Preferably, each joint knuckle 22 has a pair of stub shafts 27 extending from opposite sides of the joint knuckle 22. These are sized to be received in through-holes 28 extending through the middle of depressions 26. Both the stub shafts 27 and through-holes 28 are aligned with the axis of rotation of the joint knuckles 22 and act to stabilize and direct the rotation of the joint knuckles—and attached frame elements. Because little force is exerted on the joint knuckle in their intended use, the stub shafts 27 need be little more that reduced-diameter half-sphere projections on the outer surface of the joint knuckles 22.
In one embodiment, each joint knuckle 22 has a cylindrical cavity 30 perpendicular to its axis of rotation and passing through its center. The inside diameter of the joint cavity 30 is sized to accept a frame end 17 (not shown—see
The hub sides 24 are preferably formed of a molded high-density plastic with an open, relatively thin-walled, construction using intercostals to interconnect the hub portion containing the stepped face 25 and the other portions of the hub. In the construction shown in the figure, intercostals rigidly connect the stepped face 25 with a hub portion including a cross bar bore 32. The axis of the cross bar bore 32 is perpendicular to the plane of the stepped face 25, and therefore also to the plane of the retained assembled joint knuckles 22. The cross bar bore 32 is sized to accept a cross bar 19 to form the configuration shown in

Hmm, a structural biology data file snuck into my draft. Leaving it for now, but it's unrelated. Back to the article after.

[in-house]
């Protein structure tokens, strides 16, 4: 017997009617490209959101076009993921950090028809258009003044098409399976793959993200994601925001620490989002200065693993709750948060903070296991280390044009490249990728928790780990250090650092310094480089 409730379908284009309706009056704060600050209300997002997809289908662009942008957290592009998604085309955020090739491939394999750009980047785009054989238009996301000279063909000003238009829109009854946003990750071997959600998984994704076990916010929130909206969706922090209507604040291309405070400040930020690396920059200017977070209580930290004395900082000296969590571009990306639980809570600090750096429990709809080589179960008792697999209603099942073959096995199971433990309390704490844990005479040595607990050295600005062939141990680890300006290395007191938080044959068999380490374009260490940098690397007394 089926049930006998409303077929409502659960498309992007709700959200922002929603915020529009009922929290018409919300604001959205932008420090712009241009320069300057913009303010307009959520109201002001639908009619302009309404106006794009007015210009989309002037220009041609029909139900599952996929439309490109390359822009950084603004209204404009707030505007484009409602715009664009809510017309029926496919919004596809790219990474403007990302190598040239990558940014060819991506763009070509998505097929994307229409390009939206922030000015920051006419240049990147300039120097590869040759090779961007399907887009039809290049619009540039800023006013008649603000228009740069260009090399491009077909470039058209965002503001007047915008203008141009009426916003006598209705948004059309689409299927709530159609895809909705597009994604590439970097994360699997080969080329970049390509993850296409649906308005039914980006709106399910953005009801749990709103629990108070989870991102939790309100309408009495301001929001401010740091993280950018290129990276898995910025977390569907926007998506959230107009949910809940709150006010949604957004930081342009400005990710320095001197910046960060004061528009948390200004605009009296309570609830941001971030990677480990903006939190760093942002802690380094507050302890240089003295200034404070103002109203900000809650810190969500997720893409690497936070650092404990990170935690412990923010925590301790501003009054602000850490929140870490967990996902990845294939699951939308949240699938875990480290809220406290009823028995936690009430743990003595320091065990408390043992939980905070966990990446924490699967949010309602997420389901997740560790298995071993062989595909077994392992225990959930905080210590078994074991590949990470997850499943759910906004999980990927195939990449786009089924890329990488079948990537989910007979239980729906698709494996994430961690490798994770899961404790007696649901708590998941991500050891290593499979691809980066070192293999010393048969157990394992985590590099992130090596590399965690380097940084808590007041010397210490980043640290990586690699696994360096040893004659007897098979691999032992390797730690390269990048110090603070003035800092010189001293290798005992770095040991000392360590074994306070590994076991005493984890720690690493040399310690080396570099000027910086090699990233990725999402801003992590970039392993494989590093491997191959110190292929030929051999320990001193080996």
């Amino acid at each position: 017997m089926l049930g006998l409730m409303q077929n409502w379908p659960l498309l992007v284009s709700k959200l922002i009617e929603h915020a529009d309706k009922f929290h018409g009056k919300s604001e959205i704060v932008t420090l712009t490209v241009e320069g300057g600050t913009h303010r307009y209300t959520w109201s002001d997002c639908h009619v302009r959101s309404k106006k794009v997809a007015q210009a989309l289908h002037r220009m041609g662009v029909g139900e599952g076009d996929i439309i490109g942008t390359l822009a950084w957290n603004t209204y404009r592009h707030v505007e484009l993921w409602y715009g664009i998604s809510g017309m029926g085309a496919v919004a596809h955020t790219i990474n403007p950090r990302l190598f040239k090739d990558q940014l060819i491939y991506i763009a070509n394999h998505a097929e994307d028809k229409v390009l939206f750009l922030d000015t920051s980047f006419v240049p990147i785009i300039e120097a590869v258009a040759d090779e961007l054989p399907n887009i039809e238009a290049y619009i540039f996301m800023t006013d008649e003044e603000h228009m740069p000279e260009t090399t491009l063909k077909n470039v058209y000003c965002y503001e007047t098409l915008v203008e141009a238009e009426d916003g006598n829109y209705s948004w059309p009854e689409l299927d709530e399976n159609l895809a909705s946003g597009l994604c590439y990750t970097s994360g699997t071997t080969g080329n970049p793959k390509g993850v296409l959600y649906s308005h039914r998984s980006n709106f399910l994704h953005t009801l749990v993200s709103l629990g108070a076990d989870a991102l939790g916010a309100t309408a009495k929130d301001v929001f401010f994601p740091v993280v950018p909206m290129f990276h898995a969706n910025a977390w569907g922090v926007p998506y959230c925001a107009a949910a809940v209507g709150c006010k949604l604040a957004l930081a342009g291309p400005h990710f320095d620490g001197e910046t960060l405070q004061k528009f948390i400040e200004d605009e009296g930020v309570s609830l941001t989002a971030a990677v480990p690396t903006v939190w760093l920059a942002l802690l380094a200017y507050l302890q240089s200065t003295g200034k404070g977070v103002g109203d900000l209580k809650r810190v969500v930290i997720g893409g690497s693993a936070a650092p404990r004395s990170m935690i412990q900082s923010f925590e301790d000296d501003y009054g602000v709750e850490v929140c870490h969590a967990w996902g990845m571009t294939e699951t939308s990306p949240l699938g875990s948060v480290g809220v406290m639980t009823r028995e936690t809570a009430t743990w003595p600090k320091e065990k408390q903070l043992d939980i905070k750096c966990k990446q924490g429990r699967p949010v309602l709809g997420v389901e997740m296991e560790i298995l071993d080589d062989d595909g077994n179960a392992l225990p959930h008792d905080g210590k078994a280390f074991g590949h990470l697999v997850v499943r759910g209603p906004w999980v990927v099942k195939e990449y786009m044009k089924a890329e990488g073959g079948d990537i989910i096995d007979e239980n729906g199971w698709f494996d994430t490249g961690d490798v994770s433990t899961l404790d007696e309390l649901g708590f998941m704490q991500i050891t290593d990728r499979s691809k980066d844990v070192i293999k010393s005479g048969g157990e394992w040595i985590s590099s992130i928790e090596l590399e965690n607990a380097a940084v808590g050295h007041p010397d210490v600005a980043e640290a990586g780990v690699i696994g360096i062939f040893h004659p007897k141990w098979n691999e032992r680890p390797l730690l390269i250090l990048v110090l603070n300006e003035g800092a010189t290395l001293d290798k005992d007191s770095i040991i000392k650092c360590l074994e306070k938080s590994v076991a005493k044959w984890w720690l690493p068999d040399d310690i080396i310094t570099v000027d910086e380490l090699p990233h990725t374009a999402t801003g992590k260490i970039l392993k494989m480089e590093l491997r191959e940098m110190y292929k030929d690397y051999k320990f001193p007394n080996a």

The depressions 26 (and retained joint knuckles 22) are preferably located on the stepped face 25 in an approximate circular pattern with respect to the cross bar bore centerline. In the embodiment shown, they range through an angular dimension of preferably at least 90 degrees of arc with respect to the cross bar bore 32. The exterior, outwardly facing surface of the hub adjacent to, and bounding, the stepped face is preferably curved as shown, although this shape is not critical.
In a prototype device following the construction shown in the embodiments of
The preceding embodiments and discussions are provided for example only. Other variations of the claimed inventive concepts will be obvious to those skilled in the art. Adaptation or incorporation of known alternative devices and materials, present and future is also contemplated. The intended scope of the invention is defined by the following claims.